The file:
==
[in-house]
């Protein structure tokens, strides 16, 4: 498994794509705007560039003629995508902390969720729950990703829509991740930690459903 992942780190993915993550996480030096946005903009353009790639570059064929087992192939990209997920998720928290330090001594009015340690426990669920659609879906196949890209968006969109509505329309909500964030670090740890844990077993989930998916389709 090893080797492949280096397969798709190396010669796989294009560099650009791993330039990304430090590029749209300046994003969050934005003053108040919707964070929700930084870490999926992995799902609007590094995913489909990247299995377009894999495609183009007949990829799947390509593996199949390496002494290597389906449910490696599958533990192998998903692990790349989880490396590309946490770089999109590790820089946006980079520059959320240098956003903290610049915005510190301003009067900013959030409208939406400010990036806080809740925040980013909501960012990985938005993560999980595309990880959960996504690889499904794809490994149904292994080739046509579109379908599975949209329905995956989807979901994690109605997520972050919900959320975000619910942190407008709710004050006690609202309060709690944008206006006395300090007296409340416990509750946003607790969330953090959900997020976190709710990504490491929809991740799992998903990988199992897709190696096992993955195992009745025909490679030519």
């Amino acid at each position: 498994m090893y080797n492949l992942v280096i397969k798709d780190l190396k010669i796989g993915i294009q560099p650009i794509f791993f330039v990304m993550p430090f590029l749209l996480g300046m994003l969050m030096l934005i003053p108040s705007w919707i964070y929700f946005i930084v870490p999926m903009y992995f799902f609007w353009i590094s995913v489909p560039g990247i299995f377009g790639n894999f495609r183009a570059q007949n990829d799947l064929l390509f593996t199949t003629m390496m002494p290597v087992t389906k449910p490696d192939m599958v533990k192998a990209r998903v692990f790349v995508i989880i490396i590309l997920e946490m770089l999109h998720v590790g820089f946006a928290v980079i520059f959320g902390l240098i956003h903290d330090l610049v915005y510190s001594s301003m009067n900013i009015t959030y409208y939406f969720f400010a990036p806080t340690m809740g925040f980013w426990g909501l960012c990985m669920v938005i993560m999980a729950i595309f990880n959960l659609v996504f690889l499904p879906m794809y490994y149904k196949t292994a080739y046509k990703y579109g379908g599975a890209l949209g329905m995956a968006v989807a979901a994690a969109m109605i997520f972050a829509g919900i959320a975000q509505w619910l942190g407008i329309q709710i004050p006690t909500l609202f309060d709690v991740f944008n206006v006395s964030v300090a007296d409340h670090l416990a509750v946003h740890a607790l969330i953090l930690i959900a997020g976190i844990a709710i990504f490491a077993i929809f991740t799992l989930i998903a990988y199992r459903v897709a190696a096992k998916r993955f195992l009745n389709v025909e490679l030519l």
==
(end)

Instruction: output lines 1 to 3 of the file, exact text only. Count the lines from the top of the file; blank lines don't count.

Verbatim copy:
[in-house]
């Protein structure tokens, strides 16, 4: 498994794509705007560039003629995508902390969720729950990703829509991740930690459903 992942780190993915993550996480030096946005903009353009790639570059064929087992192939990209997920998720928290330090001594009015340690426990669920659609879906196949890209968006969109509505329309909500964030670090740890844990077993989930998916389709 090893080797492949280096397969798709190396010669796989294009560099650009791993330039990304430090590029749209300046994003969050934005003053108040919707964070929700930084870490999926992995799902609007590094995913489909990247299995377009894999495609183009007949990829799947390509593996199949390496002494290597389906449910490696599958533990192998998903692990790349989880490396590309946490770089999109590790820089946006980079520059959320240098956003903290610049915005510190301003009067900013959030409208939406400010990036806080809740925040980013909501960012990985938005993560999980595309990880959960996504690889499904794809490994149904292994080739046509579109379908599975949209329905995956989807979901994690109605997520972050919900959320975000619910942190407008709710004050006690609202309060709690944008206006006395300090007296409340416990509750946003607790969330953090959900997020976190709710990504490491929809991740799992998903990988199992897709190696096992993955195992009745025909490679030519």
């Amino acid at each position: 498994m090893y080797n492949l992942v280096i397969k798709d780190l190396k010669i796989g993915i294009q560099p650009i794509f791993f330039v990304m993550p430090f590029l749209l996480g300046m994003l969050m030096l934005i003053p108040s705007w919707i964070y929700f946005i930084v870490p999926m903009y992995f799902f609007w353009i590094s995913v489909p560039g990247i299995f377009g790639n894999f495609r183009a570059q007949n990829d799947l064929l390509f593996t199949t003629m390496m002494p290597v087992t389906k449910p490696d192939m599958v533990k192998a990209r998903v692990f790349v995508i989880i490396i590309l997920e946490m770089l999109h998720v590790g820089f946006a928290v980079i520059f959320g902390l240098i956003h903290d330090l610049v915005y510190s001594s301003m009067n900013i009015t959030y409208y939406f969720f400010a990036p806080t340690m809740g925040f980013w426990g909501l960012c990985m669920v938005i993560m999980a729950i595309f990880n959960l659609v996504f690889l499904p879906m794809y490994y149904k196949t292994a080739y046509k990703y579109g379908g599975a890209l949209g329905m995956a968006v989807a979901a994690a969109m109605i997520f972050a829509g919900i959320a975000q509505w619910l942190g407008i329309q709710i004050p006690t909500l609202f309060d709690v991740f944008n206006v006395s964030v300090a007296d409340h670090l416990a509750v946003h740890a607790l969330i953090l930690i959900a997020g976190i844990a709710i990504f490491a077993i929809f991740t799992l989930i998903a990988y199992r459903v897709a190696a096992k998916r993955f195992l009745n389709v025909e490679l030519l």